You've no doubt heard of reverse engineering, well this weekend, I engaged in a little re-engineering of a jacket that I got for a song (70% off at Steinmart). It wasn't quite right--not petite, so it was way too long and the sleeves had these impossibly ugly turned up cuffs--but there was potential.
The first thing I did was get rid of those cuffs.
Then I was able to hem the sleeves to fit my short arms.
Shortening the body of the jacket was the next order of business. The jacket is a solid color and except of the pleated edge, it's pretty plain. I decided I needed some kind of decoration on the front.
Using the bands on either side of the front as a guide, I made a pattern of that area with tracing paper.
Using the tracing paper pattern, I cut two base pieces.
My idea was to use the kimono pieces that remained from the shirt I had made years ago to create two panels to appliqué to the jacket. I decided to do a little sashiko embroidery on the panels as I had done for the shirt.
Using a simple sew and flip technique, I covered the base fabrics. I tried to alternate silk with 100% cotton because the silk slips so much. I press after each seam.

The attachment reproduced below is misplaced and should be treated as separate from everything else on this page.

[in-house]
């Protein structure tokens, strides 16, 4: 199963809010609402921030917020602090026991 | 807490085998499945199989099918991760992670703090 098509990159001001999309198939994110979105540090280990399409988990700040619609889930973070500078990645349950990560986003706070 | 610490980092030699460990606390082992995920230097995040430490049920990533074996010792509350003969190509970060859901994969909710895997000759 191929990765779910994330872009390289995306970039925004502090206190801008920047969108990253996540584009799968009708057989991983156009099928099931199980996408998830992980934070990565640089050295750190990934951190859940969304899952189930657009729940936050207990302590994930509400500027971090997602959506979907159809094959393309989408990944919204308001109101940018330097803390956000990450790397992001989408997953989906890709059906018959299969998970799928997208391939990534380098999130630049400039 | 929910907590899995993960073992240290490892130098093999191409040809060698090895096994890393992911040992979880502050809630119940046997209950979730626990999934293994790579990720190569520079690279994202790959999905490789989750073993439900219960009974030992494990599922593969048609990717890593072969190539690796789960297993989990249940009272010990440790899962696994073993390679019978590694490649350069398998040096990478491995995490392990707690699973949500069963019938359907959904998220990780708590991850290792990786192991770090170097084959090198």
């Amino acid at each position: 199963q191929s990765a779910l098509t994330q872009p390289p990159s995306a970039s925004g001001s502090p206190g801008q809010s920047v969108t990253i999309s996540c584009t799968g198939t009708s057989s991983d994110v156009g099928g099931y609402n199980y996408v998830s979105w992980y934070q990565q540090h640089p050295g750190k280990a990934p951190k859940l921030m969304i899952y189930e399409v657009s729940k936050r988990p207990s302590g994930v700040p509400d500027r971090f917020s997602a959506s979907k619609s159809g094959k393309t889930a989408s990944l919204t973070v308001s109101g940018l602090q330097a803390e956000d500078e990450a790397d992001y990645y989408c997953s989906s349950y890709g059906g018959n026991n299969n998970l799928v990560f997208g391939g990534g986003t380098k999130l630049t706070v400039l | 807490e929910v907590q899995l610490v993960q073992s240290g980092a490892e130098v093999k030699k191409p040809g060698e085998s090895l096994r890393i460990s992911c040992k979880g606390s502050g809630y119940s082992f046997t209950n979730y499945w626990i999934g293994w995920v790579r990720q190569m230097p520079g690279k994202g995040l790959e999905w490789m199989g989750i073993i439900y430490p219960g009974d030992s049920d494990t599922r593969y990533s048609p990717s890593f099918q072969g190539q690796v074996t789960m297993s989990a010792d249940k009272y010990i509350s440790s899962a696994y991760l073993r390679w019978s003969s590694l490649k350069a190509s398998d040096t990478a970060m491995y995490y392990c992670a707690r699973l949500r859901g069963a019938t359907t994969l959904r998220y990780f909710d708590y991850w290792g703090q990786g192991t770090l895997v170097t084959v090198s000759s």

Here's on panel nearly done. I pin the sides of the silk pieces to the base fabric to help keep them in place. I don't trim until I stay stitch the entire panel.
Stay stitching is slightly less than one quarter inch from the edge because I'm going to turn that seam allowance under to sew it down to the jacket and I don't want the stay stitching to show.
Here's one panel ready to be embroidered.
This book, by the brilliant Kimi Ota, has been my sashiko guide for years.
I'm spreading three different sashiko designs over the panel.
This little circle template comes in handy for marking the seven treasures of Buddha pattern on a small scale.
The embroidery on this panel is finished.
Here's the first panel sewn in place. I'll model and have Jim take a photo when it's all finished. Sweet dreams for now.